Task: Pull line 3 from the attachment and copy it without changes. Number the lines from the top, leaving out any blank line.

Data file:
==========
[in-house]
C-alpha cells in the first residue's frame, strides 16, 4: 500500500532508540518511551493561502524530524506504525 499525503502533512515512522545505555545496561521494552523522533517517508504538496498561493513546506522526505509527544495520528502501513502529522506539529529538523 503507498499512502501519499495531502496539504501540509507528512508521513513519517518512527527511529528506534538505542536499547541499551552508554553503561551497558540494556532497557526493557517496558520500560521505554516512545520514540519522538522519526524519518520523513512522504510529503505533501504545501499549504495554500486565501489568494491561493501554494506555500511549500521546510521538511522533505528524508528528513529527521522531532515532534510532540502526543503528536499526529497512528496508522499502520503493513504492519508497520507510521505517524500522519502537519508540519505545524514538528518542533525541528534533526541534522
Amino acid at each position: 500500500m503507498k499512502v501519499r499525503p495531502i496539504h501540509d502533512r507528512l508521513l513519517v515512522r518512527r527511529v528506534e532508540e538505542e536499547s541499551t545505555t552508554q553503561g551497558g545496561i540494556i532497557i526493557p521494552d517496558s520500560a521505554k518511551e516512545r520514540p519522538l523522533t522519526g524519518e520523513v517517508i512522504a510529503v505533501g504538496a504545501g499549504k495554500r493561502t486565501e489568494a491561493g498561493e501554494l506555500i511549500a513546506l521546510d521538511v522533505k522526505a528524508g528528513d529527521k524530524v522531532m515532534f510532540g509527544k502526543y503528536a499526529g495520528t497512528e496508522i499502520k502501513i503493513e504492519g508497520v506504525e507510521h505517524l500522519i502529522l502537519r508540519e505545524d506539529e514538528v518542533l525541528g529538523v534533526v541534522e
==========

Amino acid at each position: 500500500m503507498k499512502v501519499r499525503p495531502i496539504h501540509d502533512r507528512l508521513l513519517v515512522r518512527r527511529v528506534e532508540e538505542e536499547s541499551t545505555t552508554q553503561g551497558g545496561i540494556i532497557i526493557p521494552d517496558s520500560a521505554k518511551e516512545r520514540p519522538l523522533t522519526g524519518e520523513v517517508i512522504a510529503v505533501g504538496a504545501g499549504k495554500r493561502t486565501e489568494a491561493g498561493e501554494l506555500i511549500a513546506l521546510d521538511v522533505k522526505a528524508g528528513d529527521k524530524v522531532m515532534f510532540g509527544k502526543y503528536a499526529g495520528t497512528e496508522i499502520k502501513i503493513e504492519g508497520v506504525e507510521h505517524l500522519i502529522l502537519r508540519e505545524d506539529e514538528v518542533l525541528g529538523v534533526v541534522e